The Broken Hills area has a number of walking tracks through old mining sites. From 5 min - 10 hr. A popular walk is to 'Gem of The Boom' 20 min return from Puketui Valley Rd - This was the site of an old mining settlement, and relics of the past can still be seen, including what appears to be a jail cut into solid rock. It is an easy loop walk with two bridged crossings over a small creek. Nestled beside the slow-moving Tairua River, Broken Hills is a tranquil holiday hideaway in a picturesque setting.This beautiful Broken Hills Gorge provides many opportunities for walking, swimming, canoeing, trout fishing, fossicking, rafting, bird watching, photography, picnicking and camping.

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    • Location: End of Puketui Valley Road, 19 km from Tairua and 27 km from Whangamata.
  • Punakaiki Cavern

    Punakaiki Cavern. Take as long as you like to explore. Grab your torches and you can go way back into the depths. A wooden stairway gives access to 130 m of safe passages with a few stalactites and the odd glow worm. Plenty of fun for all ages, so long as a good torch (and preferably a spare) is carried. Access: Signposted beside the main road 500 m north of the visitor center at Punakaiki.

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    • Location: 4300 State Highway 6, 300 m north of the visitor center, Punakaiki 7873
Map of New Zealand
  • Central Otago
  • Bay of Plenty
  • Coromandel
  • Dunedin
  • Gisborne
  • Fiordland
  • Hawkes Bay
  • North Canterbury
  • Manawatu
  • Nelson & Golden Bay
  • Northland
  • Marlborough Sounds
  • Rotorua
  • Queenstown
  • Taranaki
  • South Canterbury
  • Taupo
  • Southland
  • Waikato
  • Wanaka
  • West Coast
  • Whangarei
  • Bay of Islands
  • Tauranga
  • Gisborne
  • Hamilton
  • Napier
  • Kapiti
  • Palmerston North
  • Whanganui
  • New Plymouth
  • Arrowtown
  • Te Anau
  • Akaroa
  • Ashburton
  • Hanmer
  • Kaikoura
  • Methven
  • Mt Cook
  • Oamaru
  • Tekapo
  • Timaru
  • Abel Tasman
  • Motueka
  • Nelson Lakes
  • Blenheim
  • Picton
  • Catlins
  • Gore
  • Stewart Island
  • Central Plateau
  • Invercargill
  • Cromwell
  • Greymouth
  • Hokitika
  • Westport
  • Glenorchy

Our favourite destinations…

Auckland destination2


New Zealand’s economic heart and biggest city is also an exciting family visitor destination, situated on a sunny harbour with city beaches just minutes away from the CBD. Orientate yourself by heading down to Viaduct Harbour, wandering the waterfront, checking out the super yachts or enjoying the waterfront restaurants. Nearby is the must-visit Sky Tower along with excellent and kid-friendly museums and tons of exciting activities!


Wellington is New Zealand’s capital. Here you will find New Zealand's parliament buildings, including the 'Executive Wing', more well-known as 'The Beehive' due to its distinctive shape. Another icon to look out for is the Wellington Tram, which was the main means of public transport between 1878 and 1964.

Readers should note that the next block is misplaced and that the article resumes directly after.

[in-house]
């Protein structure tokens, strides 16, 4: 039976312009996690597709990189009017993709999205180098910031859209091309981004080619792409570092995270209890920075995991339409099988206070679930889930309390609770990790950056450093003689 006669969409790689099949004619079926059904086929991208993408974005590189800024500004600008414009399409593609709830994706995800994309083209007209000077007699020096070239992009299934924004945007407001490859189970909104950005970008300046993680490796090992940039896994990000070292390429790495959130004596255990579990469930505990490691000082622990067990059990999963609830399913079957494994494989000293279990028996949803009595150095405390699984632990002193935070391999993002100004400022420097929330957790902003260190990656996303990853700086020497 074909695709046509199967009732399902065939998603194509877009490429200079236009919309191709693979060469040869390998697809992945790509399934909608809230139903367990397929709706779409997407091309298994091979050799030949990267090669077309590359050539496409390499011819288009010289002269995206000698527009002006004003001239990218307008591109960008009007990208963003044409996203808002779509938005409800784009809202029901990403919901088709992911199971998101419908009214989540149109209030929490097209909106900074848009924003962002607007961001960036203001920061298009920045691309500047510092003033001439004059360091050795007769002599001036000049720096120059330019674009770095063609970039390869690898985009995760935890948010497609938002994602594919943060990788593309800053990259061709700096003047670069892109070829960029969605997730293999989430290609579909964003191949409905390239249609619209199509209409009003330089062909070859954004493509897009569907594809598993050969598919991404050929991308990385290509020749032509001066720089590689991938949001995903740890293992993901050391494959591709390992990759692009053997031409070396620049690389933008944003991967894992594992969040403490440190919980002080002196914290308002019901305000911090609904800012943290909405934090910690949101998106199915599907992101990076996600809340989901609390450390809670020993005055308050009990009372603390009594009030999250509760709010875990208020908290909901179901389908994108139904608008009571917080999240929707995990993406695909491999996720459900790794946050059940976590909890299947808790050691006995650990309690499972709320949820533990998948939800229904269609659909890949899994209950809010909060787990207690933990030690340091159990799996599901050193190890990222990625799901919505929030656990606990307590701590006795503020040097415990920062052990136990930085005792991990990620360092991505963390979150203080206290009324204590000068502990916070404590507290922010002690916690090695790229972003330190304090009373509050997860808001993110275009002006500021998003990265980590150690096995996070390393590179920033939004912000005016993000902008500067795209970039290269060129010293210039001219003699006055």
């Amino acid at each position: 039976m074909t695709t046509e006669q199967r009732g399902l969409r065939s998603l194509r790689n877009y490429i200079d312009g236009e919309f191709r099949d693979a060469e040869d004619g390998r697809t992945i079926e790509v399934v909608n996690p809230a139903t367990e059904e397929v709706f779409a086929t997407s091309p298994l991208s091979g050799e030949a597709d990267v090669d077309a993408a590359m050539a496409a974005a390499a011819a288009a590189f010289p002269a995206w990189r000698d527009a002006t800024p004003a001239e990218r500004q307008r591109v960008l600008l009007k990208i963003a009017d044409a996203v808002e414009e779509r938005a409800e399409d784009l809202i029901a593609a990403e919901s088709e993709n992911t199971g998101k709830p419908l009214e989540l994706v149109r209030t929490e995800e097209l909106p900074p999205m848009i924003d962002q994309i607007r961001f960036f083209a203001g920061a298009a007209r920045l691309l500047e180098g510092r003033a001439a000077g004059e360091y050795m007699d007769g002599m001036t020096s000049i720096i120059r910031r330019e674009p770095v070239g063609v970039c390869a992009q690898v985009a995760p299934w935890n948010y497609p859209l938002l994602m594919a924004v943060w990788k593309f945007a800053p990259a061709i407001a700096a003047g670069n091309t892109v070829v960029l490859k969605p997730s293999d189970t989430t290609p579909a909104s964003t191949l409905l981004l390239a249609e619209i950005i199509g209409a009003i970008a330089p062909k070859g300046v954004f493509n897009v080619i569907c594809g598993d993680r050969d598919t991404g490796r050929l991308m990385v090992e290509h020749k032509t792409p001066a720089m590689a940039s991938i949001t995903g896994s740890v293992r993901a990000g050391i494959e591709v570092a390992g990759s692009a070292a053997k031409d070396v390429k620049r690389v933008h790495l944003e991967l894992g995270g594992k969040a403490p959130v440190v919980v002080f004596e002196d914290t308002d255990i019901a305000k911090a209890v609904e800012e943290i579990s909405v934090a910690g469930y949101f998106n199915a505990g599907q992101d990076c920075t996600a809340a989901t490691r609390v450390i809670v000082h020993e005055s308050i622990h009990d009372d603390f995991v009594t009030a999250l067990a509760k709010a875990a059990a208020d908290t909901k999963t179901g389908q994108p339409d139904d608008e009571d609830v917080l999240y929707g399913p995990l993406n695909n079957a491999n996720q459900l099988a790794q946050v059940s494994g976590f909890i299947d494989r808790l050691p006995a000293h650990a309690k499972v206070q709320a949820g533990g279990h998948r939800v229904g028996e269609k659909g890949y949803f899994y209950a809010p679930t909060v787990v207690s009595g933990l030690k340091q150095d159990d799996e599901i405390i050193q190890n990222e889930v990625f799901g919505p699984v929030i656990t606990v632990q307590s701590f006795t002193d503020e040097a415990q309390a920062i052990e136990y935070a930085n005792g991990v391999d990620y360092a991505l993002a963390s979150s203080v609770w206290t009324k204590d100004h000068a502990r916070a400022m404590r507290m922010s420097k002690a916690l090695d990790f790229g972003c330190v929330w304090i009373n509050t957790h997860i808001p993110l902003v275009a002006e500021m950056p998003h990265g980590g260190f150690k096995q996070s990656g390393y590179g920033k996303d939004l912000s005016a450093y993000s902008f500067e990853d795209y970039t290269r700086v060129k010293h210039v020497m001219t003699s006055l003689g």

With a population of around 400,000 Christchurch, in Canterbury, is the South Island ’s largest city, yet much of it has the feel of a small town. Perhaps that’s why it’s known as the Garden City but with the expansive Hagley Park, Botanic Gardens, Port Hills, River Avon and numerous beaches the city certainly has an open, relaxed feel that’s hard to beat.


With its well-deserved reputation as New Zealand’s activity adventure capital you’ll never run out of activities and things to do in Queenstown, but you may run out of time! With breathtaking scenery, activities and festivals, cafes and restaurants, skiing and snowboarding, shopping and wineries, this lakeside alpine resort rates as one of the world’s top vacation destinations for all ages and seasons.


Rotorua sits on the shore of Lake Rotorua, one of sixteen lakes in the area formed by hundreds of thousands of years of eruptions from the Taupo Volcanic Zone. The area is renowned for its geothermal activity and top of any activity list is to see the bubbling mud pools that are around the region for yourself. The Waimangu Volcanic Valley offers a first hand insight into the devastation caused by the 1886 eruption of Mount Tarawera and is a great place to discover steaming volcanic craters and bubbling, spitting  pools of mud!

Nelson and Golden Bay

The Nelson and Golden Bay regions, at the top of the South Island, boast enviable sunshine hours, glorious sandy beaches, safe swimming spots, lots of wildlife to look out for, and Abel Tasman National Park - an absolute must to explore, on foot, by kayak, your own craft or watertaxi.  Nelson is home to a vibrant arts and crafts community with a fabulous Saturday market, and is close to award-winning wineries and family-friendly bike tracks to take you around the coast.

Hawkes Bay

Napier was rebuilt after the 1931 earthquake and is now known as NZ's Art Deco City.  The Art Deco influence has created a unique city – nowhere else can you see such a varied concentration of art deco style. With over 2,200 sunshine hours a year, Napier is a year-round holiday destination with countless activities to entertain the kids – there's days of entertainment on Marine Parade alone, plus numerous other family-friendly trips and activities.  Add to that the beaches, walks and flat cycle paths, outdoor cafes and entertainment, and you have a perfect holiday destination!


Beautiful, unspoiled beaches, fishing, historic gum fields, kauri forests – the Far North has it all. With subtropical temperatures, it's often known as ‘the Winterless north', with warm, humid summers and mild winters.
Gateway to the Bay of Islands, Paihia is a pretty, lively beachside town and a perfect base for your family holiday. It’s your start point for Bay of Island adventures including day cruises, sailing, kayaking, swimming with dolphins and reef or wreck diving.